A study by US researchers has provided the first framework for a snowpack decision support tool that could help water managers prepare for potential flooding during ‘rain-on-snow’ events, using hourly data from existing snow monitoring stations.
Midwinter ‘rain-on-snow’ events, such as those found in the Sierra Nevada Mountain range in the Western USA, occur when rain falls onto existing snowpack and can result in severe flooding.
Rain-on-snow events are projected to increase in size and frequency in the coming years, but little guidance exists for water resource managers on how to mitigate flood risk during times of rapidly changing snowpack. Their minute-by-minute decisions during winter storms can have long-lasting impacts to people, property and water supplies.
The study was developed by a team from the Desert Research Institute (DRI), National Weather Service, University of California, Berkeley, and University of Nevada, Reno.
Anne Heggli, lead author and graduate research assistant at DRI, said, “During rain-on-snow events, the people managing our water resources always have decisions to make, and it’s really challenging when you’re dealing with people’s lives and property and livelihood. With this work, we’re leveraging existing monitoring networks to maximize the investment that has already been made, and give the data new meaning as we work to solve existing problems that will potentially become larger as we confront climate change.”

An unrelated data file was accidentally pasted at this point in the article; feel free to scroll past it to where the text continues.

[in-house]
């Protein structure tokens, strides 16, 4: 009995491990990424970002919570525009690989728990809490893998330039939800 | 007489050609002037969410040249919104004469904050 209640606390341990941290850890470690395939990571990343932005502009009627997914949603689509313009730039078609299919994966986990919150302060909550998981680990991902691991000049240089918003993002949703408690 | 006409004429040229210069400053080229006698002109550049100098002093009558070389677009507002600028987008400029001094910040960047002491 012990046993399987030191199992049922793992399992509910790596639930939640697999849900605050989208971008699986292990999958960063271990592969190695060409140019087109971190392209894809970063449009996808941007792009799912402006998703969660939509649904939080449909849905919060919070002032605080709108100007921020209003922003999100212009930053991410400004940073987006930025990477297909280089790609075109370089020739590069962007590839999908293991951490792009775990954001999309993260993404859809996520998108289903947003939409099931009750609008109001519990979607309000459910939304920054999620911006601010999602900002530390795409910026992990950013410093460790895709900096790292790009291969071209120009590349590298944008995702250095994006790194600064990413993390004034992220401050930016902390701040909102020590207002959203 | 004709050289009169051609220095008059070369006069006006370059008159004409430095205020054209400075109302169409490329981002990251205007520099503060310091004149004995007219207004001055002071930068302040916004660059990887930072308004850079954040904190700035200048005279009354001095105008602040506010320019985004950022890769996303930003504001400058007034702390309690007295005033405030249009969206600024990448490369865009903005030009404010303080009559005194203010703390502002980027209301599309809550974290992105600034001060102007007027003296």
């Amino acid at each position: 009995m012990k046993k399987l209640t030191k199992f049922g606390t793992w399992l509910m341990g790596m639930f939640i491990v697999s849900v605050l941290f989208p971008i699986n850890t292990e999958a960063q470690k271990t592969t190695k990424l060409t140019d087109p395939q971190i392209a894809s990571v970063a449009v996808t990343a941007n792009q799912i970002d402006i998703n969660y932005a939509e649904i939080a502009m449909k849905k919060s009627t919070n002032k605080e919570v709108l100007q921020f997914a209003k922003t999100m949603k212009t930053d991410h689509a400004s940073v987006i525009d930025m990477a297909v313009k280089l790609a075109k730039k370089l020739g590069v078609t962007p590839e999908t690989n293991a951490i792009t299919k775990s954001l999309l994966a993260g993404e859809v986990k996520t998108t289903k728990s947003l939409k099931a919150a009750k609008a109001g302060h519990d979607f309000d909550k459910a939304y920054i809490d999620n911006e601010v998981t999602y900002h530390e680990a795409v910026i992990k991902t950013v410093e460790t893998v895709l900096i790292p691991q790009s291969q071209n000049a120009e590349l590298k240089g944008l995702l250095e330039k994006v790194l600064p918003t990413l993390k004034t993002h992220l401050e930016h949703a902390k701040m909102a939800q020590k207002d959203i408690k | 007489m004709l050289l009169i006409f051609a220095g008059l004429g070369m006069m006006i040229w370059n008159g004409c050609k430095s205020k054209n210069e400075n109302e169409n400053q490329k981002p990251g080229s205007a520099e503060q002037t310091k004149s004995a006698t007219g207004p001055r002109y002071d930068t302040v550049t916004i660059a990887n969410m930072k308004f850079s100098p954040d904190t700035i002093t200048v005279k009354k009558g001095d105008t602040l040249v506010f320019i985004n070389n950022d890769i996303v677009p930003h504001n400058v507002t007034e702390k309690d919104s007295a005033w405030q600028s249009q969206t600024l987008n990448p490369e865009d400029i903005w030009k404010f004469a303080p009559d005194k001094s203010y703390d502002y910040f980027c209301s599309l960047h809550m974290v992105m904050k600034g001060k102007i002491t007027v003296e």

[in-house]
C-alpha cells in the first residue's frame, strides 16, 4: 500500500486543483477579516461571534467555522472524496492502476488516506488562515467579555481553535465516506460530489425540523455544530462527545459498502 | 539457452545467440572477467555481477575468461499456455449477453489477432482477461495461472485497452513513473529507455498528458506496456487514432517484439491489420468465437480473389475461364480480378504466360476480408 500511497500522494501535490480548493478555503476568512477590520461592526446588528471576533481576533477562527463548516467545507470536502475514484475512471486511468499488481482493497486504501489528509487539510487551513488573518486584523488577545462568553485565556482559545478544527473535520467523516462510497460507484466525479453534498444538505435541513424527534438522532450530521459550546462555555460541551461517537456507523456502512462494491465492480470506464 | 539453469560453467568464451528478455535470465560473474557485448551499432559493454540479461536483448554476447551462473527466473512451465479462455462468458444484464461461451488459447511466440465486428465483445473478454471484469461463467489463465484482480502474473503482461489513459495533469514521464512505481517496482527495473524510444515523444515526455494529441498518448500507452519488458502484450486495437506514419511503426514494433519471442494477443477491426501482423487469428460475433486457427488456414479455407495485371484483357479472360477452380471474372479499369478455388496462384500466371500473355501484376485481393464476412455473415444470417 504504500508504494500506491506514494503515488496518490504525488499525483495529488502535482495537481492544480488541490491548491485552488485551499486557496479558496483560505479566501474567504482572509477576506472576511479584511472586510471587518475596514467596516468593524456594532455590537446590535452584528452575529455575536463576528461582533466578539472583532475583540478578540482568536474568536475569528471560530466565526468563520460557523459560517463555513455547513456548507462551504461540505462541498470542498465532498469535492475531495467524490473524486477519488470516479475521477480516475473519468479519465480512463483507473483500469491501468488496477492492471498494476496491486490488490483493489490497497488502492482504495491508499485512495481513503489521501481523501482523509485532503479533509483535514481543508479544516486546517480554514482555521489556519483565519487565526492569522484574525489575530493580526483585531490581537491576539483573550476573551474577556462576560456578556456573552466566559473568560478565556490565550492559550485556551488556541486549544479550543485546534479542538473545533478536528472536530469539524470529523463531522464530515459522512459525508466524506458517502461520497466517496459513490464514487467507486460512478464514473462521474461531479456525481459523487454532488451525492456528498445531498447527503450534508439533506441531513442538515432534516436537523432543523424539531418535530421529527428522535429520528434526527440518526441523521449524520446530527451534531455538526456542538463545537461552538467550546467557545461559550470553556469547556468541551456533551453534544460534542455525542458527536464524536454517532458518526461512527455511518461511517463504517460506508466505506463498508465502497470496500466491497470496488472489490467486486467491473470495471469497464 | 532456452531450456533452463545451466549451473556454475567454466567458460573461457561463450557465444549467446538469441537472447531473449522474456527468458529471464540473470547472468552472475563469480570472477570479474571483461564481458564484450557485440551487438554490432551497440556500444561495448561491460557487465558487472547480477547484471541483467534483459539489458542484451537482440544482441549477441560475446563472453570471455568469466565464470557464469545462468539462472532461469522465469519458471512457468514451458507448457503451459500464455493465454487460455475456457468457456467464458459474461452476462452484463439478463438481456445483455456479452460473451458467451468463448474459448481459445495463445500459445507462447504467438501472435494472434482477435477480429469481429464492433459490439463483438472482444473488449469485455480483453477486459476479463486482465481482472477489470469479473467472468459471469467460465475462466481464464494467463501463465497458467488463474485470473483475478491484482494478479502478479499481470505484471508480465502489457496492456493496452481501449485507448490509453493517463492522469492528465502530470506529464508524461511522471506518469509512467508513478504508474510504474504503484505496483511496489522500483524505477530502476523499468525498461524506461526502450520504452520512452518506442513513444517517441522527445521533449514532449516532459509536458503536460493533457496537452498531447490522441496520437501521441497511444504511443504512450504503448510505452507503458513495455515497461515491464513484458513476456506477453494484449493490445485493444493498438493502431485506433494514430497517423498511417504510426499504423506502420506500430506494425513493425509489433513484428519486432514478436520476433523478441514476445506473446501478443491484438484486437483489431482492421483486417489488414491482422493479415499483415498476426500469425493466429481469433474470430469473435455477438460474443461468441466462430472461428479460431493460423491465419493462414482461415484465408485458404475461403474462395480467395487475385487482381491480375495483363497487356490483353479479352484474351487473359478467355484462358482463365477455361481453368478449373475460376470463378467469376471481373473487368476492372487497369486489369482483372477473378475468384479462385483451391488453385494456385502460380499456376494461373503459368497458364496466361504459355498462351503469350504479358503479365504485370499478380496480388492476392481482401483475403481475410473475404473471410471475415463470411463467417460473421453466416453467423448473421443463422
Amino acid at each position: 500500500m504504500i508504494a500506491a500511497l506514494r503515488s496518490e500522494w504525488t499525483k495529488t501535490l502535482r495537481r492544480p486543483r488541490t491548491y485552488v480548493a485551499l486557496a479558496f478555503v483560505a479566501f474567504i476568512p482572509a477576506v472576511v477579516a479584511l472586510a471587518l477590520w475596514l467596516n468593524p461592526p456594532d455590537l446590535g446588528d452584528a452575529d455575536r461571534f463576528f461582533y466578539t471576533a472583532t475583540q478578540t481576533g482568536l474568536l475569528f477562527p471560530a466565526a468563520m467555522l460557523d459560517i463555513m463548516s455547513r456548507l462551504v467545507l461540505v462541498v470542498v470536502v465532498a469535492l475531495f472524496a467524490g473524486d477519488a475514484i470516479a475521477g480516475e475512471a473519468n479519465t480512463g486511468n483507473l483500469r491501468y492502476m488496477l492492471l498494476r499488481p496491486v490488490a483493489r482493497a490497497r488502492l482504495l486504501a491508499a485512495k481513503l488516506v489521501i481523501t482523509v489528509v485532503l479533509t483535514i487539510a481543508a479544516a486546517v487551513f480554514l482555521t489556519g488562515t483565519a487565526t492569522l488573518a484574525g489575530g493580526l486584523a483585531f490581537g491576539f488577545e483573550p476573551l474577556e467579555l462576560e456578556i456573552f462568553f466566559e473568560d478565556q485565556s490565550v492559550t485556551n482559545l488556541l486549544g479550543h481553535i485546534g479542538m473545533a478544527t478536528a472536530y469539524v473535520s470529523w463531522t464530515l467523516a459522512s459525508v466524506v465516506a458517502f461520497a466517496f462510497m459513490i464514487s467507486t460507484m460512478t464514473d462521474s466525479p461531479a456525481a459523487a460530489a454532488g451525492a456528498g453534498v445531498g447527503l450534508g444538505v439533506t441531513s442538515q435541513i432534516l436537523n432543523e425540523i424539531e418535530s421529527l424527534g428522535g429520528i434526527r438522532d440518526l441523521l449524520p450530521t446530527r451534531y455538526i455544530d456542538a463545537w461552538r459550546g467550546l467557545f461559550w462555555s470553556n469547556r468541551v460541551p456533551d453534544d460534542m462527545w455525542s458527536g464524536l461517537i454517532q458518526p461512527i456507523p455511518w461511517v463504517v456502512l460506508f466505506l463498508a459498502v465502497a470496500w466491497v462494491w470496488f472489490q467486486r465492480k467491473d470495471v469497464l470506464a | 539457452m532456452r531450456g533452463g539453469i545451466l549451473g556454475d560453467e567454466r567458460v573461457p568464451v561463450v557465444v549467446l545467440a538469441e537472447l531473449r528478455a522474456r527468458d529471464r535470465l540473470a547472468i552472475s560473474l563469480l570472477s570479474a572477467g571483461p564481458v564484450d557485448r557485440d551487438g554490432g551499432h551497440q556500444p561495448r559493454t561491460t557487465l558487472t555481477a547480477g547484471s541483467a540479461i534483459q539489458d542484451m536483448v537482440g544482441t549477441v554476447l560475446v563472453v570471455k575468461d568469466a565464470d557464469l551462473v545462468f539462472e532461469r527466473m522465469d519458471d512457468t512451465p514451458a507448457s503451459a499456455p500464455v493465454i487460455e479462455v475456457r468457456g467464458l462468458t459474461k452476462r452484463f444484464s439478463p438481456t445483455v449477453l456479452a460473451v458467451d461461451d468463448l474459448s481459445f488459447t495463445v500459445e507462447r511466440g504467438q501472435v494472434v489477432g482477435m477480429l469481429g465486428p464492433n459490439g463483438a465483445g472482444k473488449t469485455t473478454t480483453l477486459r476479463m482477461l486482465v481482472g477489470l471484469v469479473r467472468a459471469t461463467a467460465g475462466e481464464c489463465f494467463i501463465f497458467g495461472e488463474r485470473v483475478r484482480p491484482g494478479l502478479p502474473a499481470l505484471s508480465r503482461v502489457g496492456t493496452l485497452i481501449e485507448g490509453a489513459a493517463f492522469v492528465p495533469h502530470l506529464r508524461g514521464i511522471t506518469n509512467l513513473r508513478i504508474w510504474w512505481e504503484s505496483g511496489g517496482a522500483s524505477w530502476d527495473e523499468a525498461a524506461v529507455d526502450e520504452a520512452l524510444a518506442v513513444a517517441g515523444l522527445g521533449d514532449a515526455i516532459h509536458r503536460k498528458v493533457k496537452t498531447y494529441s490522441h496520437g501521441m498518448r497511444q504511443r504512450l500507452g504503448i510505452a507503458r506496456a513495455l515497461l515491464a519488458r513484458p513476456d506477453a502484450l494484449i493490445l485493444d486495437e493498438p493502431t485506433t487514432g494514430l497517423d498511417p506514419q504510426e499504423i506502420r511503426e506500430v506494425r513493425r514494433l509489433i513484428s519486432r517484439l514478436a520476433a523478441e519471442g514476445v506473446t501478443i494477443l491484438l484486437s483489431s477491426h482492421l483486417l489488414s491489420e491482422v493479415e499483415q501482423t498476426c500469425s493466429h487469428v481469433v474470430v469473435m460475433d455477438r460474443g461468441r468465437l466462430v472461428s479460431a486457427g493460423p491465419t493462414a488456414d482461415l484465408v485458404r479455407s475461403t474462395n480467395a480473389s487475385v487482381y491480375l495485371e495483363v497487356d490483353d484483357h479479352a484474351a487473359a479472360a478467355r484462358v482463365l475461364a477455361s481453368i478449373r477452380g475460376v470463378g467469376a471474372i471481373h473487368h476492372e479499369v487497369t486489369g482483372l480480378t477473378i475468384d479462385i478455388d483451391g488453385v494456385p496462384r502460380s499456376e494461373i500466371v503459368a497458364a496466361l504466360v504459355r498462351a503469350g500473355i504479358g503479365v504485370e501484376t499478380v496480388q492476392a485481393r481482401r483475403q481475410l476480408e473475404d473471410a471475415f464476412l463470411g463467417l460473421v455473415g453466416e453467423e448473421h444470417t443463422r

To develop a testable framework for a decision support tool, Heggli and her colleagues used hourly soil moisture data from UC Berkeley’s Central Sierra Snow Laboratory from 2006-2019 to identify periods of terrestrial water input. Next, they developed quality control procedures to improve model accuracy. From their results, they learned lessons about midwinter runoff that can be used to develop the framework for a more broadly applicable snowpack runoff decision support tool.
Tim Bardsley, study co-author and hydrologist at the National Weather Service in Reno, said, “We know the condition (cold content) of the snowpack leading into a rain-on-snow event can either help mitigate or exacerbate flooding concerns. The challenge is that the simplified physics and lumped nature of our current operational river forecast models struggle to provide helpful guidance here. This research and framework aims to help fill that information gap.”
The results of the study will now be used to develop basin-specific decision support systems that will provide real-time guidance for water resource managers. The study results will also be used in a new project with the Nevada Department of Transportation.
To read the full study, ‘Toward snowpack runoff decision support’, click here.